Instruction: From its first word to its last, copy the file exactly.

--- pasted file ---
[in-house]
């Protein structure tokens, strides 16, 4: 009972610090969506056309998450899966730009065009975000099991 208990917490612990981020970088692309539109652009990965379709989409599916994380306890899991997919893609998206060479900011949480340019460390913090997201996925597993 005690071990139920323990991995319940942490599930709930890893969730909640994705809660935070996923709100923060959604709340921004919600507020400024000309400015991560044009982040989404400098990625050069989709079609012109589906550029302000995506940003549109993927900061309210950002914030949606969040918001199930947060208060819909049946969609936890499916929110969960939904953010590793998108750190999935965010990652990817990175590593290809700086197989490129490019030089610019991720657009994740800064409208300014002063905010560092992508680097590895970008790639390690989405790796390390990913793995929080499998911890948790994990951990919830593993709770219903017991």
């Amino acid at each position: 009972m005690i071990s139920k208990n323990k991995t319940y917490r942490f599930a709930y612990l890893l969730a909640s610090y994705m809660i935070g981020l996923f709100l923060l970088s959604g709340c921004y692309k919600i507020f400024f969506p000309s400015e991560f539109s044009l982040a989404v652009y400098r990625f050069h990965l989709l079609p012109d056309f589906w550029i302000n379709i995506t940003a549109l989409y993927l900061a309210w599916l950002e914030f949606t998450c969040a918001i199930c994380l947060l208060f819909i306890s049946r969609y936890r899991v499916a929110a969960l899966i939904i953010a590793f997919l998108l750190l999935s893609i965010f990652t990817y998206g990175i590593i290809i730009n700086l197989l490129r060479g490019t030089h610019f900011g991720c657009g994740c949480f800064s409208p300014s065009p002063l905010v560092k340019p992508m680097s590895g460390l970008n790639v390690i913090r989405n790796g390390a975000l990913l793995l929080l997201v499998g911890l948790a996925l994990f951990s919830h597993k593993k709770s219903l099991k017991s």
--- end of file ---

[in-house]
């Protein structure tokens, strides 16, 4: 009972610090969506056309998450899966730009065009975000099991 208990917490612990981020970088692309539109652009990965379709989409599916994380306890899991997919893609998206060479900011949480340019460390913090997201996925597993 005690071990139920323990991995319940942490599930709930890893969730909640994705809660935070996923709100923060959604709340921004919600507020400024000309400015991560044009982040989404400098990625050069989709079609012109589906550029302000995506940003549109993927900061309210950002914030949606969040918001199930947060208060819909049946969609936890499916929110969960939904953010590793998108750190999935965010990652990817990175590593290809700086197989490129490019030089610019991720657009994740800064409208300014002063905010560092992508680097590895970008790639390690989405790796390390990913793995929080499998911890948790994990951990919830593993709770219903017991």
């Amino acid at each position: 009972m005690i071990s139920k208990n323990k991995t319940y917490r942490f599930a709930y612990l890893l969730a909640s610090y994705m809660i935070g981020l996923f709100l923060l970088s959604g709340c921004y692309k919600i507020f400024f969506p000309s400015e991560f539109s044009l982040a989404v652009y400098r990625f050069h990965l989709l079609p012109d056309f589906w550029i302000n379709i995506t940003a549109l989409y993927l900061a309210w599916l950002e914030f949606t998450c969040a918001i199930c994380l947060l208060f819909i306890s049946r969609y936890r899991v499916a929110a969960l899966i939904i953010a590793f997919l998108l750190l999935s893609i965010f990652t990817y998206g990175i590593i290809i730009n700086l197989l490129r060479g490019t030089h610019f900011g991720c657009g994740c949480f800064s409208p300014s065009p002063l905010v560092k340019p992508m680097s590895g460390l970008n790639v390690i913090r989405n790796g390390a975000l990913l793995l929080l997201v499998g911890l948790a996925l994990f951990s919830h597993k593993k709770s219903l099991k017991s």